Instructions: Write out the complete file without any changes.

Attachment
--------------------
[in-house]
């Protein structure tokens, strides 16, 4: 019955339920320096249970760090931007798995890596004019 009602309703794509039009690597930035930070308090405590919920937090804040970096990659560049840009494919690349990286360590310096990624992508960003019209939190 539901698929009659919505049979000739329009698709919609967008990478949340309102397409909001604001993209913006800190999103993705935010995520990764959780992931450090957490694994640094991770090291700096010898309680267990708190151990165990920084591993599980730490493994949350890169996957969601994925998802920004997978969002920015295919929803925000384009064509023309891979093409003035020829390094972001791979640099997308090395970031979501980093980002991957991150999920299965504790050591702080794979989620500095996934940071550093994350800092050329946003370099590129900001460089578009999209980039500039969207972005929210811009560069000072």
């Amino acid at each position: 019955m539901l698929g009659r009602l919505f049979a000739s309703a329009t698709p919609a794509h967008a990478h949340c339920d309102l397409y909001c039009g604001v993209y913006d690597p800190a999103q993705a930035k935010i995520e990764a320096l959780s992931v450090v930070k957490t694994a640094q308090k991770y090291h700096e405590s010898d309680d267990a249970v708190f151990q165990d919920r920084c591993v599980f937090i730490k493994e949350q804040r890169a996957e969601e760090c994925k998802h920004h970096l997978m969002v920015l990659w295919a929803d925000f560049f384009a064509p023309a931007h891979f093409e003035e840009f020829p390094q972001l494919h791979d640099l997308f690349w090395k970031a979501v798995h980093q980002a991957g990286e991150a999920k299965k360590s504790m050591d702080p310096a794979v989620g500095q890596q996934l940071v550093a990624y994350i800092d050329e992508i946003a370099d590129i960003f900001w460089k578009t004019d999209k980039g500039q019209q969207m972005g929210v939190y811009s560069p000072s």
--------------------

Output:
[in-house]
């Protein structure tokens, strides 16, 4: 019955339920320096249970760090931007798995890596004019 009602309703794509039009690597930035930070308090405590919920937090804040970096990659560049840009494919690349990286360590310096990624992508960003019209939190 539901698929009659919505049979000739329009698709919609967008990478949340309102397409909001604001993209913006800190999103993705935010995520990764959780992931450090957490694994640094991770090291700096010898309680267990708190151990165990920084591993599980730490493994949350890169996957969601994925998802920004997978969002920015295919929803925000384009064509023309891979093409003035020829390094972001791979640099997308090395970031979501980093980002991957991150999920299965504790050591702080794979989620500095996934940071550093994350800092050329946003370099590129900001460089578009999209980039500039969207972005929210811009560069000072």
């Amino acid at each position: 019955m539901l698929g009659r009602l919505f049979a000739s309703a329009t698709p919609a794509h967008a990478h949340c339920d309102l397409y909001c039009g604001v993209y913006d690597p800190a999103q993705a930035k935010i995520e990764a320096l959780s992931v450090v930070k957490t694994a640094q308090k991770y090291h700096e405590s010898d309680d267990a249970v708190f151990q165990d919920r920084c591993v599980f937090i730490k493994e949350q804040r890169a996957e969601e760090c994925k998802h920004h970096l997978m969002v920015l990659w295919a929803d925000f560049f384009a064509p023309a931007h891979f093409e003035e840009f020829p390094q972001l494919h791979d640099l997308f690349w090395k970031a979501v798995h980093q980002a991957g990286e991150a999920k299965k360590s504790m050591d702080p310096a794979v989620g500095q890596q996934l940071v550093a990624y994350i800092d050329e992508i946003a370099d590129i960003f900001w460089k578009t004019d999209k980039g500039q019209q969207m972005g929210v939190y811009s560069p000072s």